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  2. I hate it when that sort of thing happens. I really, genuinely, hate it.

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  3. When I lived in RI (Portsmouth) a sump pump came with the house. Worked great--until we lost power.

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    1. Yes, there's that whole "enough rain to need a sump pump = enough rain to knock out power" concept. Haven't had that happen yet, hope I don't get to experience that.

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  4. It's always somethin' with owning a house, ain't it? My sympathies.

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    1. Ain't that the truth Juvat! Owning a home (okay, paying the mortgage on a home) is grand- until it isn't. A key part of the decision process when I bought my current home was that it was on a high spot. I'd had my fill of water in the basement or even crawlspace. Nosirree Bob.

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    2. Juvat - it most certainly is "always something."

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    3. Ron - we live on a hill, unfortunately it's not the top of the hill.

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    4. When my wife and I were buying our house we found through happenstance that looking at homes right after a big rain was very informative. Several houses that we would have spent much time evaluating otherwise ended up getting quickly struck off the list.

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  5. I’m thinking it’s kinda nice to have a basement.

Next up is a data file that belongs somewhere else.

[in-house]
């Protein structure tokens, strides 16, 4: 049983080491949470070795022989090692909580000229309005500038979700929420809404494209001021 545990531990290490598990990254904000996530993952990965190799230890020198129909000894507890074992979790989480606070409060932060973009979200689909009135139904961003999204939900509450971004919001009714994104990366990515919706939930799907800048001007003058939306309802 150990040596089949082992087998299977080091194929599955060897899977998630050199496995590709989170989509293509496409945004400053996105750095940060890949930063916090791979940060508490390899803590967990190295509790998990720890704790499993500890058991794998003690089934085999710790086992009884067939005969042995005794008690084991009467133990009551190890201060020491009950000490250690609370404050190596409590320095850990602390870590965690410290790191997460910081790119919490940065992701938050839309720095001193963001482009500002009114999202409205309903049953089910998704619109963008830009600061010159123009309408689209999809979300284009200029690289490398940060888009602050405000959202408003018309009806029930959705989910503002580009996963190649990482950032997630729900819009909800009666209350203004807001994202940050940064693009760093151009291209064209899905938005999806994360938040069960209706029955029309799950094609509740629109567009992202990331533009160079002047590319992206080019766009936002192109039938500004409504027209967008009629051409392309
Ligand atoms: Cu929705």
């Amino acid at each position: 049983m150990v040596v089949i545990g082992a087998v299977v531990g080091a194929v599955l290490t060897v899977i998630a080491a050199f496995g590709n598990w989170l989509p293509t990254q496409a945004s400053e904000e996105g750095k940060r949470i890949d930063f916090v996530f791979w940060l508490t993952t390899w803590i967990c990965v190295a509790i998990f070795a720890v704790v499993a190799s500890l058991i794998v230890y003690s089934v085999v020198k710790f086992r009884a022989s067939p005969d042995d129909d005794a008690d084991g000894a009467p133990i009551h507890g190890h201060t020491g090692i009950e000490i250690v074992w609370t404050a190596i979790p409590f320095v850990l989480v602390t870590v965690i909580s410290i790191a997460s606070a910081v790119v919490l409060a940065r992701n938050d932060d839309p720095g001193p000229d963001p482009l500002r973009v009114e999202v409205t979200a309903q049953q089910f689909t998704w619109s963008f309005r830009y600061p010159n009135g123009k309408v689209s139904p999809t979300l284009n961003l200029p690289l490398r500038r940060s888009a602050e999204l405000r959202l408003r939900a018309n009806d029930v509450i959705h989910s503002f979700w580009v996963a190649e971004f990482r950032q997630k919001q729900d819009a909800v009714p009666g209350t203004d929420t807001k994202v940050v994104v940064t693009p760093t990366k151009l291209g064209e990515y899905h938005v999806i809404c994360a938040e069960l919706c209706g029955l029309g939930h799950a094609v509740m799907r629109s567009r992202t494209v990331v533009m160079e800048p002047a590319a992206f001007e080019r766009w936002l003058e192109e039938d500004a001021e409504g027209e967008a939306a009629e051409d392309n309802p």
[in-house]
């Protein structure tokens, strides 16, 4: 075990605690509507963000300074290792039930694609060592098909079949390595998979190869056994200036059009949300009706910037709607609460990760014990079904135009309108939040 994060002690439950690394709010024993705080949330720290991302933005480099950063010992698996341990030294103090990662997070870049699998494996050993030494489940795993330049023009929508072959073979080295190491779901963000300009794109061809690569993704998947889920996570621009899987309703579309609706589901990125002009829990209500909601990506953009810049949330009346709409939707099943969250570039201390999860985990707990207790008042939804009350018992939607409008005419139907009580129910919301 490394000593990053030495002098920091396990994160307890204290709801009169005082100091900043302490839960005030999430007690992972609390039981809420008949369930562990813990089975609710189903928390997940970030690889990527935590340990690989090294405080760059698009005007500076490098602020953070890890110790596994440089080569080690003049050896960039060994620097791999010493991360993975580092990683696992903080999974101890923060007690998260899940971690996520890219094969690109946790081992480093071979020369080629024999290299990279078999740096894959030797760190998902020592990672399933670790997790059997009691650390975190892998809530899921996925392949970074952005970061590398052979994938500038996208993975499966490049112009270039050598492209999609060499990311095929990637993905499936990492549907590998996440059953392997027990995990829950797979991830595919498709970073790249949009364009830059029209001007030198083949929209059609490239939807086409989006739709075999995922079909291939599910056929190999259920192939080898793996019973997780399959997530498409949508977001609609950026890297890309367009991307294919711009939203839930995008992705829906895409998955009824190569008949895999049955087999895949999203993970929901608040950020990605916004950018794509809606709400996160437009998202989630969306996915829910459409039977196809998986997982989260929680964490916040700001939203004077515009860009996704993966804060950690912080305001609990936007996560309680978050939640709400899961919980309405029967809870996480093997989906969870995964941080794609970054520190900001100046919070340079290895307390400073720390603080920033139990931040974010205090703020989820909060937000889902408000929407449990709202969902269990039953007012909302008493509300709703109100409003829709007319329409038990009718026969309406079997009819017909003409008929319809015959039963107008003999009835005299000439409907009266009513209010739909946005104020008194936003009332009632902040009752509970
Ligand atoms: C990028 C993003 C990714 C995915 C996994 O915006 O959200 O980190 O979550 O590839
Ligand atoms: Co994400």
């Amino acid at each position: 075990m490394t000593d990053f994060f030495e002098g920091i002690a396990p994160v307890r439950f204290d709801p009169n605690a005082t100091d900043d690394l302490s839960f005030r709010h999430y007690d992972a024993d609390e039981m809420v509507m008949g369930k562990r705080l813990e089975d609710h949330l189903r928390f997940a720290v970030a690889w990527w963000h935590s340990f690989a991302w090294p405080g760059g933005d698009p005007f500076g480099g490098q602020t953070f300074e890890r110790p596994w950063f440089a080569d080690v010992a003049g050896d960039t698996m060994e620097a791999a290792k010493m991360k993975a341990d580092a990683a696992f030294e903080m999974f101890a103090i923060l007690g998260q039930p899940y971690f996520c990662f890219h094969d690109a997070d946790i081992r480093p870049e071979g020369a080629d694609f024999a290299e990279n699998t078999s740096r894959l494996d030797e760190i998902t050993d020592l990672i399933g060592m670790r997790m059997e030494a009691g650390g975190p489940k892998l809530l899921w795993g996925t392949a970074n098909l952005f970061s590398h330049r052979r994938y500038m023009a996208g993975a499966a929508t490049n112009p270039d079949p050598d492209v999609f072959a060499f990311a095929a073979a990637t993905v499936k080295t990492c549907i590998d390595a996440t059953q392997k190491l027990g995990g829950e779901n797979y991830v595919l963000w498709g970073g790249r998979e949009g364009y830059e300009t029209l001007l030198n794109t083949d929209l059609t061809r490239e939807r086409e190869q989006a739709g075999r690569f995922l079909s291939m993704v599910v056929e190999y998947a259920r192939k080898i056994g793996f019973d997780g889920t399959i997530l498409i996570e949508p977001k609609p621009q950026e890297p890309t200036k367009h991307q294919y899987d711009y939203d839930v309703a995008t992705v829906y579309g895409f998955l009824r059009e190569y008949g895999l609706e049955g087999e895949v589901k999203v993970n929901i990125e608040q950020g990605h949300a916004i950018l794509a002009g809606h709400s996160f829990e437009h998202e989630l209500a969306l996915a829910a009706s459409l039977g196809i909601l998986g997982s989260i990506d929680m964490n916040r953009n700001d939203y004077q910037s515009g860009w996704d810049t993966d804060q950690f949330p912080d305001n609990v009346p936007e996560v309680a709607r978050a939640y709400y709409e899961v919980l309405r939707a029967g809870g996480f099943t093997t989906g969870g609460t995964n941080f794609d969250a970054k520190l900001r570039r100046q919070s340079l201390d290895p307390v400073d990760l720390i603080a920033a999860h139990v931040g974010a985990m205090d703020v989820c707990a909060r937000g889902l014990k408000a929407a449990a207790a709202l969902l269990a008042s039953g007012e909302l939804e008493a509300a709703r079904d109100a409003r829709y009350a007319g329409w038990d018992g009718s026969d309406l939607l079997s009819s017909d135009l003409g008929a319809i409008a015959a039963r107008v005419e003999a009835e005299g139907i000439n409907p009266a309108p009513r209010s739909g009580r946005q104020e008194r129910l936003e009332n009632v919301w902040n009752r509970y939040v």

Nothing worse than finding water on the bedroom floor. (DAMHIK)

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    1. Um yes, basements are good. A flooded bedroom would most definitely suck!

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  6. Had this problem right after we moved to Brunswick, ME. As there was no sump pump to remove said water, we ended up with 3-4 inches. As we were still in the process of unpacking, many boxes were still there about. Lost quite a bit due to water damage. What I remember most was all my high school and college yearbooks.

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  7. As my late father counseled, high, dry, and windy.

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    1. Rhode Island has the windy part. Not so much the high and dry though.

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  8. Fortunately, I have never had to deal with water where I didn't want it at home due to the water table. My only story involves my old 1975 Ford Courier. It was a bare bones beater that got me through college, and later was my errand and to work and back transport. (Those Japanese built four-banger engines were just about bullet proof.)So one summer day in Chico (CA) I was on my way home with my mind on auto pilot, when I became aware of a strange sensation. The inside of my windshield was fogging up, and the air smelled funny. It took a moment or two for my brain to process this, and them for me to look down at the floorboards. Yes, I was sinking. Turns out that the heater core had given it's last and sprung a leak.